Supreme Court of New York
In the Matter of
Poughkeepsie Professional Firefighters’ Association
Local 596, IAFF, AFL-CIO-CLC, et al.,
New York State Public Employment Relations Board et al.,
792 N.Y.S.2d 637
2005 N.Y. App. Div. Lexis 2393
March 10, 2005, Decided
March 10, 2005, Entered
Peters, J.P., Carpinello, Mugglin and Lahtinen, JJ. Peters, J.P., Carpinello and Mugglin, JJ., concur.
Appeal from a judgment of the Supreme Court (Stein, J.), entered September 26, 2003 in Albany County, which granted petitioners’ application, in a proceeding pursuant to CPLR article 78, to annul a determination of respondent Public Employment Relations Board finding, inter alia, that certain proposed contract terms were not mandatory subjects of collective bargaining.
General Municipal Law §§ 207-a and 207-c authorize municipalities to make initial determinations as to whether an injured firefighter or police officer is entitled to benefits under such statutes. This initial determination by the municipality is not mandatorily negotiable (see Matter of Schenectady Police Benevolent Assn. v New York State Pub. Empl. Relations Bd., 85 N.Y.2d 480, 483, 650 N.E.2d 373, 626 N.Y.S.2d 715 ). Procedures for reviewing the initial determination, however, are a proper subject for mandatory bargaining (see Matter of City of Watertown v State of New York Pub. Empl. Relations Bd., 95 N.Y.2d 73, 76-77, 733 N.E.2d 171, 711 N.Y.S.2d 99 ). The current controversy centers on whether petitioners’ proposed procedure sought solely review of an initial determination (and thus was proper) or whether it improperly infringed upon the municipality’s right to make the initial determination.
Petitioners demanded during contract negotiations with respondent City of Poughkeepsie that a dispute regarding the municipality’s determination of a firefighter’s benefits under General Municipal Law § 207-a be determined by an arbitrator clothed with authority to decide the claim “de novo.” The City filed an improper practice charge regarding that demand and respondent Public Employment Relations Board (hereinafter PERB) found the demand to be prohibited since it abrogated the municipality’s statutory prerogative to make an initial determination (see Matter of City of Poughkeepsie, 33 PERB P 3029 ). Thereafter, petitioners offered another procedure for collective bargaining providing that any firefighter dissatisfied with the municipality’s determination of section 207-a benefits could submit the claim to binding arbitration by an arbitrator who (a) decides the nature of the claim, (b) decides who has the burden of proof based upon the nature of the claim, (c) takes evidence with respect to the claim, and (d) makes a determination as to whether or not the employee is entitled to benefits. The City challenged this demand and PERB held that, unlike in Matter of City of Watertown (30 PERB P 3072 , confirmed Sup Ct, Albany County, Donohue, J. [June 4, 1998], revd 263 A.D.2d 797, 693 N.Y.S.2d 750 , revd 95 N.Y.2d 73, 733 N.E.2d 171, 711 N.Y.S.2d 99 ) where “the demand [was] a substitute appeal procedure in order to avoid commencing an article 78 proceeding, “this demand by petitioners did not merely seek review of the municipality’s determination but sought “a new determination of the underlying claim of the affected employee by a substituted initial decision-maker, who is not designated by the employer.” PERB thus found the demand prohibited. Petitioners then commenced the current CPLR article 78 procedure seeking to annul PERB’s decision. Supreme Court granted the petition, prompting this appeal by respondents.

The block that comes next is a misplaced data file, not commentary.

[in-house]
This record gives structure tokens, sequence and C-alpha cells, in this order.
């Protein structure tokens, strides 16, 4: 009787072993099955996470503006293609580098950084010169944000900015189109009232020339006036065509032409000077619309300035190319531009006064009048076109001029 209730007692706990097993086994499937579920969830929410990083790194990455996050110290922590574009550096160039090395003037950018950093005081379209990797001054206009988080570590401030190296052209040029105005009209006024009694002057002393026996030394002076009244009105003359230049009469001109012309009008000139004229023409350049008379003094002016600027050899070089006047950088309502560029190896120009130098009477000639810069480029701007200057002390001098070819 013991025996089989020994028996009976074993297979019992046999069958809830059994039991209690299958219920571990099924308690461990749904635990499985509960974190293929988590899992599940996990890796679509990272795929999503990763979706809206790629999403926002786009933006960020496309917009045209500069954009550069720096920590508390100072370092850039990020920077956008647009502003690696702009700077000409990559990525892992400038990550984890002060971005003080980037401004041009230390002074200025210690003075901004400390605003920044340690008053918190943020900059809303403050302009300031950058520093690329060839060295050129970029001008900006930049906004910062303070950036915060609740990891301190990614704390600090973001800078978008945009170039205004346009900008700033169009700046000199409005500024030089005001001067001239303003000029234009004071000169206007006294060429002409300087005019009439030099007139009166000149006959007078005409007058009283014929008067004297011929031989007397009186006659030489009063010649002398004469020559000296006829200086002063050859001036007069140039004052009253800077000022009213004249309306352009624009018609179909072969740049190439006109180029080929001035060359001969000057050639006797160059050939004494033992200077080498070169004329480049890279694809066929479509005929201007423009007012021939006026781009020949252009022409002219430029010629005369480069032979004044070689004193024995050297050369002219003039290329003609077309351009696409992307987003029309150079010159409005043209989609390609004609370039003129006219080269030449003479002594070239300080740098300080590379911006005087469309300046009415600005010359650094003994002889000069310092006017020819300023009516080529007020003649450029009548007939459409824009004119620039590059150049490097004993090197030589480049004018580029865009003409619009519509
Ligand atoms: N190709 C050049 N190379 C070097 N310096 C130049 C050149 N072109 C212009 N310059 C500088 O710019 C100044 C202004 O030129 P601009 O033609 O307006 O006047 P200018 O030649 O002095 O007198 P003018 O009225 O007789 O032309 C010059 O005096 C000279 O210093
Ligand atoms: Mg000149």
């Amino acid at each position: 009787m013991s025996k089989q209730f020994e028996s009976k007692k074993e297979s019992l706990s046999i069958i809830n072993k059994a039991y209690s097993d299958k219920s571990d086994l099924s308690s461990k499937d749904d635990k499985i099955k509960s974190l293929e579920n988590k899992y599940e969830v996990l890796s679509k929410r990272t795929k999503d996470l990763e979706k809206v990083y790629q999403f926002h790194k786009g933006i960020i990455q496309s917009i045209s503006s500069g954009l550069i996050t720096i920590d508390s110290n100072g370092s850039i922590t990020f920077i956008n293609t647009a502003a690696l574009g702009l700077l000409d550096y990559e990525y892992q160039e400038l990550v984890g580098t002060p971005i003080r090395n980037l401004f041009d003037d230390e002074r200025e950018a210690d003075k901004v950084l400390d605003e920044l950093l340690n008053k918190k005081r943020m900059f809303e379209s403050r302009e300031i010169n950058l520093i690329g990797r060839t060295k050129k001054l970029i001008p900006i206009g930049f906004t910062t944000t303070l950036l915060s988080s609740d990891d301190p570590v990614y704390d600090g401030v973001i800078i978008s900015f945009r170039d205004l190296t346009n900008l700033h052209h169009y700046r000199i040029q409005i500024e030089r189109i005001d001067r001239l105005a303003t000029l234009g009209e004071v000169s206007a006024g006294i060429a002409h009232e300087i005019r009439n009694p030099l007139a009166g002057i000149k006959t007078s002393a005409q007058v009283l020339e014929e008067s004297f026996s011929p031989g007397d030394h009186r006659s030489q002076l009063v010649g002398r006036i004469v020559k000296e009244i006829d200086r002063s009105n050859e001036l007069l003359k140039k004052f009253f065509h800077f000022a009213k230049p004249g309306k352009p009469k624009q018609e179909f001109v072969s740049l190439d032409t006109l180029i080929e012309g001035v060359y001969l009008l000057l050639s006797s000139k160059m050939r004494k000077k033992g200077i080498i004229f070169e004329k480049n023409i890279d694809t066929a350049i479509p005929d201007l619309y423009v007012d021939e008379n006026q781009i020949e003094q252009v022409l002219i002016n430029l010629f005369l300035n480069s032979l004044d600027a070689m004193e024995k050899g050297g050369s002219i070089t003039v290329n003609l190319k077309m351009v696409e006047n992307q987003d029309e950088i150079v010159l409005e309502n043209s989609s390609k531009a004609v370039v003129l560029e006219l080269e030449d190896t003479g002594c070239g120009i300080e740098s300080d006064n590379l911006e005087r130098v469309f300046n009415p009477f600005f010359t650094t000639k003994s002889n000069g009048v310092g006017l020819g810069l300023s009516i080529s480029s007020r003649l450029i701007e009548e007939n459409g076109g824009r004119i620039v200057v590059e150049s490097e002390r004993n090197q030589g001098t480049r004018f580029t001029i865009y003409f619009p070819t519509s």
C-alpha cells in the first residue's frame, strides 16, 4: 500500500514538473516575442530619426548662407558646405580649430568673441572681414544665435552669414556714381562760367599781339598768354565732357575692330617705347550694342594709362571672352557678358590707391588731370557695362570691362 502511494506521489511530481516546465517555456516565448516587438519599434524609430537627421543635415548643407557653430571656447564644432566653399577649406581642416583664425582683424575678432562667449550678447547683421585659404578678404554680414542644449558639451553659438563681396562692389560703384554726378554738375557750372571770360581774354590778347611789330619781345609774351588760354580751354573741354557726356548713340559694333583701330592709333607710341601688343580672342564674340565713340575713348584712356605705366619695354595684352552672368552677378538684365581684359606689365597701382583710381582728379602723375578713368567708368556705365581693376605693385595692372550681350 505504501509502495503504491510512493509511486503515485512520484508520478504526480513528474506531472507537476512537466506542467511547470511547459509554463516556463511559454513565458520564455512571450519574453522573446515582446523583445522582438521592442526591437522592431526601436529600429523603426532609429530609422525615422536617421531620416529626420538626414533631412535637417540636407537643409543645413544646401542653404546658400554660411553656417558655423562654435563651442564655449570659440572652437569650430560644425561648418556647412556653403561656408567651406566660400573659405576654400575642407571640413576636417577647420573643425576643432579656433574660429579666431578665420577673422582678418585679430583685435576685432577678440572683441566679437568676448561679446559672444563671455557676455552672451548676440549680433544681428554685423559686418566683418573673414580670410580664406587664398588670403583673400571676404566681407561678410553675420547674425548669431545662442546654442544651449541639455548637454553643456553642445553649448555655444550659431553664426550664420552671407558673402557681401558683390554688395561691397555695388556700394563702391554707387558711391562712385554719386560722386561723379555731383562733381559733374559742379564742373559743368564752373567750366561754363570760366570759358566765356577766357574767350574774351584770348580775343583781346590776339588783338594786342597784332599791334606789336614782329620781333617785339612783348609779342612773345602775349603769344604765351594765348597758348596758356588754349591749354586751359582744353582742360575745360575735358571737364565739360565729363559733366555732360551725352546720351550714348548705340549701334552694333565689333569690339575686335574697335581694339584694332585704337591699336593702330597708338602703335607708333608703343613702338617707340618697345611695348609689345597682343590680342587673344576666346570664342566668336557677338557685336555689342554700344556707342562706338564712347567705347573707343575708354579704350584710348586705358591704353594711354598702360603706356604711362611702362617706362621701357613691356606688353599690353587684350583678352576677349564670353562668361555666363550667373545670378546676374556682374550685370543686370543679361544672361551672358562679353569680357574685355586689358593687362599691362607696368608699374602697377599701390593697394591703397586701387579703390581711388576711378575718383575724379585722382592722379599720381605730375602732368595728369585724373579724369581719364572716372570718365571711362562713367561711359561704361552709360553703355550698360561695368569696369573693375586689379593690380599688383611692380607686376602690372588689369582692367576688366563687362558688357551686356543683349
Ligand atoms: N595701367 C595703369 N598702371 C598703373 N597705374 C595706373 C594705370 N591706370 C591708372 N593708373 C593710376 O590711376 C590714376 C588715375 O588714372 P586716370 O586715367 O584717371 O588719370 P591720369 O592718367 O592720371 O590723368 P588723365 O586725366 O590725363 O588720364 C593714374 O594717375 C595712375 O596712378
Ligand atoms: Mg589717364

Upon review of the procedure proposed in petitioners’ demand, we agree with PERB that the procedure does not merely seek review of the municipality’s initial determination. Instead, the proposed procedure seeks to obtain a redetermination which, in effect, makes the municipality’s right to make the initial determination illusory. In short, it is a procedure to replace the determination, not review it. We are persuaded that PERB correctly and rationally interpreted and applied the pertinent law - including the Court of Appeals’ decision in Matter of City of Watertown v State of New York Pub. Empl. Relations Bd. (supra) - to the current dispute. Moreover, “PERB, as the agency charged with interpreting the Civil Service Law, is ‘accorded deference in matters falling within its area of expertise’” (id. at 81, quoting Matter of Board of Educ. of City School Dist. of City of N.Y. v New York State Pub. Empl. Relations Bd., 75 N.Y.2d 660, 666, 554 N.E.2d 1247, 555 N.Y.S.2d 659 ), and that deference applies to the current proceeding (see Matter of City of Watertown v State of New York Pub. Empl. Relations Bd, supra at 81).
Peters, J.P., Carpinello and Mugglin, JJ., concur.
ORDERED that the judgment is reversed, on the law, without costs, and petition dismissed.